In Office Since January 2010

VOTE “NO” ON PROPOSITION No. 1, Clark County Home Rule Charter

As a private citizen, I urge all Clark County voters to vote NO on Proposition No. 1, the proposed Clark County Home Rule Charter. Using the knowledge gained from a doctoral degree in Organization and Leadership at the University of San Francisco, and extensive experience with federal, state, and local government, I reviewed this proposal and found it seriously flawed. It was put together by a group of former, current, and aspiring politicians who rejected sound advice from a minority opinion group within their ranks. The resulting proposed charter has the following flaws:

1. The charter can be amended after five years, but cannot be repealed. The provision that precludes repeal suggests ulterior motives and should set off warning bells for all voters.

2. The charter replaces a stable, working form of government with a 125 year history in Clark County. This form of government is laid out in Article XI, Section 5 of the Washington State Constitution as the standard for county government. Thirty-three of 39 counties in our state use this form of government. Why tamper with success?

3. Six Washington State Counties have adopted charters (Clallam, King, Pierce, Snohomish, San Juan, and Whatcom). Four others (Clark, Jefferson, Spokane, and Thurston) have explored or rejected this approach. Clark County has rejected it at the polls three times, the latest in 2002. As a general rule, charter counties have:
a. Less respect for property rights,
b. Larger governments,
c. Higher taxes,
d. More debt, and
e. More regulation.
Are you ready to sign up for that? Only Clallam County, among charter counties, has escaped this fate.

4. The charter proposal shifts authority significantly from the officials you elect to unelected bureaucrats, and diffuses responsibility. These outcomes do not bode well for accountability. As a former project manager for the Little Hoover Commission in California, whose task is to report to the Governor and Legislature on the effectiveness and efficiency of government operations, these aspects of the charter proposal are a red flag for me. They ought to be for you! Authority and responsibility go together in any well-structured organization. They don’t in this charter.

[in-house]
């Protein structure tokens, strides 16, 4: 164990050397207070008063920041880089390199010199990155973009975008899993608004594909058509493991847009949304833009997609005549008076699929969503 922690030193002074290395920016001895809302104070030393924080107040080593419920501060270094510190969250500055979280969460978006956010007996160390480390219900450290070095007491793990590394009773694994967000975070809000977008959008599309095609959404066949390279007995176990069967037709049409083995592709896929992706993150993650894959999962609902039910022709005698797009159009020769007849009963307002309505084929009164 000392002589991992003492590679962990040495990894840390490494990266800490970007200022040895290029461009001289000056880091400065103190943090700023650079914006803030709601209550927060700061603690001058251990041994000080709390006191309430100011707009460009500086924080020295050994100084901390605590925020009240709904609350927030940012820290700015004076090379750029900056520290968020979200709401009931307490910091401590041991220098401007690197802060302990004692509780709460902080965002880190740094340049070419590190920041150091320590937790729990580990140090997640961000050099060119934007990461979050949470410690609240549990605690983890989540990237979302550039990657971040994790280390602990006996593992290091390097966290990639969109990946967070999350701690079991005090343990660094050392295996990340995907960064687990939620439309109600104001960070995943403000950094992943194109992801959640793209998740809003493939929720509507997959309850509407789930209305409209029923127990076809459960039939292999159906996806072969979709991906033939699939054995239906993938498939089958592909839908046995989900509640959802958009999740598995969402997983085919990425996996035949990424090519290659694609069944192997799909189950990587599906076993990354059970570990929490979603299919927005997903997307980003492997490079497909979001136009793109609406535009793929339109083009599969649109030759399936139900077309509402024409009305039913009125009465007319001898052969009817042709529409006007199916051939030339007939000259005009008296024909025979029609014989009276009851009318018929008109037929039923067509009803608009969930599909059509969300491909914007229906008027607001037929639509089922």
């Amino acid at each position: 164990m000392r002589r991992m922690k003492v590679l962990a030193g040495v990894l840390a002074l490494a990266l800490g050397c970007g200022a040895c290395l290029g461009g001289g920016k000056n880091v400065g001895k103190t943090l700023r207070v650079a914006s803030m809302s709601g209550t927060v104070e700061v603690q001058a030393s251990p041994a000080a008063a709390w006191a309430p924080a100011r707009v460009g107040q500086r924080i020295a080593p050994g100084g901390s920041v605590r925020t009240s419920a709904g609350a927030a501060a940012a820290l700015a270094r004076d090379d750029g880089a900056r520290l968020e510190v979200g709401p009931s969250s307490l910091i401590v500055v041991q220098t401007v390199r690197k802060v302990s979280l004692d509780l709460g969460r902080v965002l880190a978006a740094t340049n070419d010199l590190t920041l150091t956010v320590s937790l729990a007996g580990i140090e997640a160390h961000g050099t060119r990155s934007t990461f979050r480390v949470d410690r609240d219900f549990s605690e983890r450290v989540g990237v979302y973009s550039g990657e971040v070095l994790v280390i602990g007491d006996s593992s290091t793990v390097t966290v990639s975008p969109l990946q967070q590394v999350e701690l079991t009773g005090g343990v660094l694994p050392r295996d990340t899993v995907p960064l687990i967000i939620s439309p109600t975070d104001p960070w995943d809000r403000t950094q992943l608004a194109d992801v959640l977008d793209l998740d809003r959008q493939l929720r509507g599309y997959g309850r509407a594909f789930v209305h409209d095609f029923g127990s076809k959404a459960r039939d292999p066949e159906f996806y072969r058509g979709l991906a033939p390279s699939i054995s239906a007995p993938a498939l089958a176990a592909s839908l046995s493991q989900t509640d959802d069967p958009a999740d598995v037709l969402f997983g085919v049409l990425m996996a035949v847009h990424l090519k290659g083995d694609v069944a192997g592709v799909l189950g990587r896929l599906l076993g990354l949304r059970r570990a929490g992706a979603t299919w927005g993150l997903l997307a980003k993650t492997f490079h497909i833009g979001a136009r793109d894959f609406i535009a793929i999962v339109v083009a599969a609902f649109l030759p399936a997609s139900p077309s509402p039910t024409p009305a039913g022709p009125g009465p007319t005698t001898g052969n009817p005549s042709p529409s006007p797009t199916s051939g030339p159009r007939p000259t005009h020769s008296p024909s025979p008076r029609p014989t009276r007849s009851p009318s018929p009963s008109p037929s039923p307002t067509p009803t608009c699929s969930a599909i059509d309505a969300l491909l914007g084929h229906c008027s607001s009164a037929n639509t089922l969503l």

5. The wording of the proposed charter suggests that local initiatives will be better received under this new form of government. That has not been the case in most charter counties, and certainly not at the state level.

Bottom line – this charter proposal is good for politicians and the bureaucracy, but not good for tax payers. It concentrates authority among unelected bureaucrats and diffuses accountability – a bad combination in any organization.

Personally, I do not trust the group that voted to approve this charter proposal for the November 2014 Ballot. They are politicians looking after their own interests and those of special interest groups whose causes they have historically supported. Their approach to this charter is to get the proverbial “camel’s nose under the tent,” then add changes later. This is the approach used by proponents of change who do not wish to reveal their entire agenda to the voters. The charter provision that reveals that intent is the inability to repeal the charter.

The minority among the freeholders who opposed many of the problematic provisions of this charter are elected leaders I trust. Kudos to them for their participation in this endeavor, and for their steadfast opposition to the more problematic provisions. It is unfortunate that their concerns were not addressed in the final proposal.

Dave Shoemaker, Ed. D.
Councilman, City of Washougal